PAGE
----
Ceremonial first pitches are usually thrown by celebrities, politicians, contest winners or by rich guys. They could be just about anybody.
But when UA baseball coach Andy Lopez stood on the top step of his Hi Corbett Field dugout before Saturday's game against San Jose State, the man on the mound wasn't just anybody.
It took Lt. Col. (ret) F. E. "Babe" Hawke a few seconds to deliver his best stuff to the catcher. Understandably, he has lost some zip off his fastball since he played for Hall of Fame coach Frank Sancet, way back when, before World War II.
And although the crowd of 2,675 gave Hawke a generous ovation, I suspect had they known the full story, the life and times of Babe Hawke, they would have stood and cheered loudly.
It goes way beyond being a Tucson High and UA grad, or that he was an undefeated UA intramural boxing champion.
It is much more than flying bombers in World War II, being shot down twice by German flak. It is more than being part of our country's Strategic Air Command during the Cold War, a critical piece of America's strategy during the Cuban Missile Crisis, and one of the few people in history who learned how to arm, detonate and deliver an atom bomb.
"So much has come and gone," he says, modestly, still limited in talking about classified data from the 1950s. "You know what I am now? I'm a Wildcat fan. I'm a Tucsonan. I take a lot of pride in that."
As Hawke left the playing field on Saturday, celebrating his 90th birthday, Lopez did something he rarely does in the moments before a ballgame: He stopped Babe and his wife, Avonelle, and chatted for about three minutes, almost delaying the game to do so.
Lopez knew this was special because his late father, Art, was also a part of America's Greatest Generation, a World War II vet, of whom so few remain.
"They made us feel welcome," Avonelle says. "It meant a lot to Babe."
A few days later, Babe Hawke was rummaging through a box of memorabilia and pulled out a mint-condition photograph of Pop McKale's first Tucson High School state championship football team, 1912.
His father, George, then 17, was sitting in the second row. How's that for a legacy?
He dug further into a binder of memories and produced a copy of the 1963 College World Series program from Rosenblatt Stadium, Omaha, Neb., at which time Hawke was stationed in Grand Island, Neb., as part of America's nuclear weapons program.
"I invited Pop McKale, Coach Sancet and the baseball team to SAC headquarters," Hawke remembers. He had played for Sancet, the UA's '63 coach, at Mansfeld Junior High. Hawke was such a fan that he filled out the '63 CWS brackets, game by game, noting Arizona wins over Penn State, Missouri, Florida and Texas. He did not pencil in the crushing loss to Texas in the national championship game. Those spaces are blank, 50 years later.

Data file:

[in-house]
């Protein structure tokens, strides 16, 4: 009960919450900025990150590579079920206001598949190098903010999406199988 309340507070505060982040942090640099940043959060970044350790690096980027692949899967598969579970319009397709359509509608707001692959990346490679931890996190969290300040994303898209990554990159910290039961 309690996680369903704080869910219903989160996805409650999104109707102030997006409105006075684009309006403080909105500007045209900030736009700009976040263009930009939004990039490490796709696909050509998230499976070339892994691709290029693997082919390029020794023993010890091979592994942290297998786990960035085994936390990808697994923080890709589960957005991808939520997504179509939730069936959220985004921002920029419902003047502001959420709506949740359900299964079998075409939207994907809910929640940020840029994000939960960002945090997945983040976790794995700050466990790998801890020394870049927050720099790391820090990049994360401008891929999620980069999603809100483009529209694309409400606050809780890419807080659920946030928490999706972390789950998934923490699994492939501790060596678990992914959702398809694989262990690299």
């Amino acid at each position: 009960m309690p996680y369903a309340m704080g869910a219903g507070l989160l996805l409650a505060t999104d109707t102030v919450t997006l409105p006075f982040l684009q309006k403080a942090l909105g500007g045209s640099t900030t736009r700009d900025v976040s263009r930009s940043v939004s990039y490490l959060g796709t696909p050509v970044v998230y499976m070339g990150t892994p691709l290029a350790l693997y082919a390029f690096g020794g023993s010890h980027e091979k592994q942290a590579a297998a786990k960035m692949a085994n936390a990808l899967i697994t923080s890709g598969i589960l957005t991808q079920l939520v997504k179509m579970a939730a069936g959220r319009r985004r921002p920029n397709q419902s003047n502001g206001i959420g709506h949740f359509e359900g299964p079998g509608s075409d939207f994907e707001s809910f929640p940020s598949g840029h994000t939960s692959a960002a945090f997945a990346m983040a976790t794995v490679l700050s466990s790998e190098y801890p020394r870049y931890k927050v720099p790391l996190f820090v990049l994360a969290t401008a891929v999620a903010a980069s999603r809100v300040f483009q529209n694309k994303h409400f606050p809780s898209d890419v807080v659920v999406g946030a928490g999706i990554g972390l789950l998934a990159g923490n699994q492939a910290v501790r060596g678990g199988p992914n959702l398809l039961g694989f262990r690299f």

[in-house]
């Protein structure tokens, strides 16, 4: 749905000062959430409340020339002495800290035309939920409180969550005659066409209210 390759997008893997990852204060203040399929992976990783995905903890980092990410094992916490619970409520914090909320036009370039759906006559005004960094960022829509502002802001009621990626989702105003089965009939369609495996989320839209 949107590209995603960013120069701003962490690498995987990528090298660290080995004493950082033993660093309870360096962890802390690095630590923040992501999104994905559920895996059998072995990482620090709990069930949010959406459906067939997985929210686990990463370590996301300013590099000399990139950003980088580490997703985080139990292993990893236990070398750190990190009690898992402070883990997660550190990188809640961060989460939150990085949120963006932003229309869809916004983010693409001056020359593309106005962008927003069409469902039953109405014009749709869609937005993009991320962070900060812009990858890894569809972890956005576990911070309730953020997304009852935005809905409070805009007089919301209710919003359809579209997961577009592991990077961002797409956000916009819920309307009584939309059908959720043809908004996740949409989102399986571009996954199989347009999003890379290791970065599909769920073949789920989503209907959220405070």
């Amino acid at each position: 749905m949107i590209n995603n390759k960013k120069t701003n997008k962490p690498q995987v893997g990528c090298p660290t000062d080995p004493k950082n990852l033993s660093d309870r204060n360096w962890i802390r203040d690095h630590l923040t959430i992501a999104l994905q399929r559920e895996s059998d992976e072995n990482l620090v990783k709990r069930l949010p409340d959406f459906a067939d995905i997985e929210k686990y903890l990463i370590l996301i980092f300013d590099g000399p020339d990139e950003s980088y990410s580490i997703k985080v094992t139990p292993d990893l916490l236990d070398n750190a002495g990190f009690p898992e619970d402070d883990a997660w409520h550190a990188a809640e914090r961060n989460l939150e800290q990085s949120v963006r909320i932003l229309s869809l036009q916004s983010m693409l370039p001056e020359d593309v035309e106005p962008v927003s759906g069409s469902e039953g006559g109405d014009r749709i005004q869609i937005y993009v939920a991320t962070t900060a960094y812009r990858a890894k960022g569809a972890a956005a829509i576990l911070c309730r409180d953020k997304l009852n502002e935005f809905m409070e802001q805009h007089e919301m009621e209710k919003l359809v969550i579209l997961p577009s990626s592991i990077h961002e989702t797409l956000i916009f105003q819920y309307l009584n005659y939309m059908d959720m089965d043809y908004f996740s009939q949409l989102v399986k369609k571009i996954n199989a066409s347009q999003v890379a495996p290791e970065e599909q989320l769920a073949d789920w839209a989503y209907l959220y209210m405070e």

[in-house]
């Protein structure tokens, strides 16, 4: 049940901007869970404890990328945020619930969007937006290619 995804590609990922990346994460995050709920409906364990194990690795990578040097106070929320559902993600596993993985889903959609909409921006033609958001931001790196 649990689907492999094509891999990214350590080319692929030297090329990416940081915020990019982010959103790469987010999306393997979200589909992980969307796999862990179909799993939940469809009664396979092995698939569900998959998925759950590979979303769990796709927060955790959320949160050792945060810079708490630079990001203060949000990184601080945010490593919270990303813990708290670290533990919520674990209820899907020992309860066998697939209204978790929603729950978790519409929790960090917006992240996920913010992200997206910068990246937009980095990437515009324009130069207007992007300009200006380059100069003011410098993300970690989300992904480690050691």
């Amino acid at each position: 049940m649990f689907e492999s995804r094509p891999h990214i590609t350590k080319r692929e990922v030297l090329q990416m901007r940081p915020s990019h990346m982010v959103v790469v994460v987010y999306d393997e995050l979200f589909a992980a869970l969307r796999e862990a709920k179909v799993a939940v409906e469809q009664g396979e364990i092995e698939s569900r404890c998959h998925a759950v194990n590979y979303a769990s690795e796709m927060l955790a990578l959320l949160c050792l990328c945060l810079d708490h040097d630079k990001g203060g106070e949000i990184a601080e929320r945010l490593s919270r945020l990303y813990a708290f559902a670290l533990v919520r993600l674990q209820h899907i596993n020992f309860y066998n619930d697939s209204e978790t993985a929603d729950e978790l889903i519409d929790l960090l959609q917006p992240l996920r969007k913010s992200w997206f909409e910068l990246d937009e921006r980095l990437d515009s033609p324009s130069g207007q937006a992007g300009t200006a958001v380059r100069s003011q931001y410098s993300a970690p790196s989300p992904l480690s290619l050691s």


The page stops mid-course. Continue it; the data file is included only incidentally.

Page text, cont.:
"We lost," he remembers. "Now I can look at it and remember only that we won."
On Dec. 7, 1941, Hawke was working the day shift at a gas station near where the University Marriott now stands. His life was forever changed by the dreadful news from Pearl Harbor.
Instead of continuing to perform as drum major of the UA Military Band, he graduated from the school's ROTC program, went into the horse cavalry and ultimately to the U.S. Air Corps as a navigator. He would fly 23 combat missions, mostly bombing oil refineries in German-occupied territory.
"We were too busy to be scared," he says.
But on the return of his 15th mission, flying from Italy to Czechoslovakia, his bomber was hit by German flak. Two of the crew died; the plane crash-landed in Yugoslavia, and the surviving members were soon surrounded by 12 machine-gun carrying partisans.
Hawke injured his back and suffered frostbite on the fingers of his hand. When the partisans turned the U.S. airmen over to a British agent two days later, Hawke was hospitalized and scheduled to have the frostbitten fingers amputated.
He declined a Purple Heart, which tells you a lot about his character.
"Two of our airmen were killed," he says. "It seemed quite silly to give a Purple Heart to someone who hurt his hand."
Hawke left the hospital before surgery. On Saturday, almost 70 years later, he gripped the baseball in the same hand and threw a one-hopper to home plate. No umpire in the world would have called it anything but a strike.